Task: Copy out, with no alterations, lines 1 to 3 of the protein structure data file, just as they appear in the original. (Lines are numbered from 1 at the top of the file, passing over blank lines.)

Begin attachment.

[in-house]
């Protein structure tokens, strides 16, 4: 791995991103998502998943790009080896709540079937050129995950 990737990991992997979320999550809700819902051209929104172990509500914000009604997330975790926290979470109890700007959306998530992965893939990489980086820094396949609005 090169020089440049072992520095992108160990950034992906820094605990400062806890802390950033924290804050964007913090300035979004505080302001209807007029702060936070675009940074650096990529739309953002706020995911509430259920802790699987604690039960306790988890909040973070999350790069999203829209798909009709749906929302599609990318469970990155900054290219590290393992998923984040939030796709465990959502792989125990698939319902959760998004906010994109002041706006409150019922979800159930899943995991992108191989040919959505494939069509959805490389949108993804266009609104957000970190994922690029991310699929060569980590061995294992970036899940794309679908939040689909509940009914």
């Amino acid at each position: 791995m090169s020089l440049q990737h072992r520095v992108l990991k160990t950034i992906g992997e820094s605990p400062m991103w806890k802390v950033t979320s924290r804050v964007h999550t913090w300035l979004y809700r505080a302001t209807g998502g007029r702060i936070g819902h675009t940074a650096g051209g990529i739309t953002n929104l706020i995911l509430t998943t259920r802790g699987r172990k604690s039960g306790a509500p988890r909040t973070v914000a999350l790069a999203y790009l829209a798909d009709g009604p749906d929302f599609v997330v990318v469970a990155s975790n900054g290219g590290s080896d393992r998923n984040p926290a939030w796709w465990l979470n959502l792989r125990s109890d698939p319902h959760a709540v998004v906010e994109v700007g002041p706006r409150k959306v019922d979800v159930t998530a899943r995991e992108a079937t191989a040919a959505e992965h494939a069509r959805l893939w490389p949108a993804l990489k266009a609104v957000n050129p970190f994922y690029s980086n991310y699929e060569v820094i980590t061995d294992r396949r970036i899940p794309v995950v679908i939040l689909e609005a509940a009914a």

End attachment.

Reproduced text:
[in-house]
């Protein structure tokens, strides 16, 4: 791995991103998502998943790009080896709540079937050129995950 990737990991992997979320999550809700819902051209929104172990509500914000009604997330975790926290979470109890700007959306998530992965893939990489980086820094396949609005 090169020089440049072992520095992108160990950034992906820094605990400062806890802390950033924290804050964007913090300035979004505080302001209807007029702060936070675009940074650096990529739309953002706020995911509430259920802790699987604690039960306790988890909040973070999350790069999203829209798909009709749906929302599609990318469970990155900054290219590290393992998923984040939030796709465990959502792989125990698939319902959760998004906010994109002041706006409150019922979800159930899943995991992108191989040919959505494939069509959805490389949108993804266009609104957000970190994922690029991310699929060569980590061995294992970036899940794309679908939040689909509940009914």
């Amino acid at each position: 791995m090169s020089l440049q990737h072992r520095v992108l990991k160990t950034i992906g992997e820094s605990p400062m991103w806890k802390v950033t979320s924290r804050v964007h999550t913090w300035l979004y809700r505080a302001t209807g998502g007029r702060i936070g819902h675009t940074a650096g051209g990529i739309t953002n929104l706020i995911l509430t998943t259920r802790g699987r172990k604690s039960g306790a509500p988890r909040t973070v914000a999350l790069a999203y790009l829209a798909d009709g009604p749906d929302f599609v997330v990318v469970a990155s975790n900054g290219g590290s080896d393992r998923n984040p926290a939030w796709w465990l979470n959502l792989r125990s109890d698939p319902h959760a709540v998004v906010e994109v700007g002041p706006r409150k959306v019922d979800v159930t998530a899943r995991e992108a079937t191989a040919a959505e992965h494939a069509r959805l893939w490389p949108a993804l990489k266009a609104v957000n050129p970190f994922y690029s980086n991310y699929e060569v820094i980590t061995d294992r396949r970036i899940p794309v995950v679908i939040l689909e609005a509940a009914a």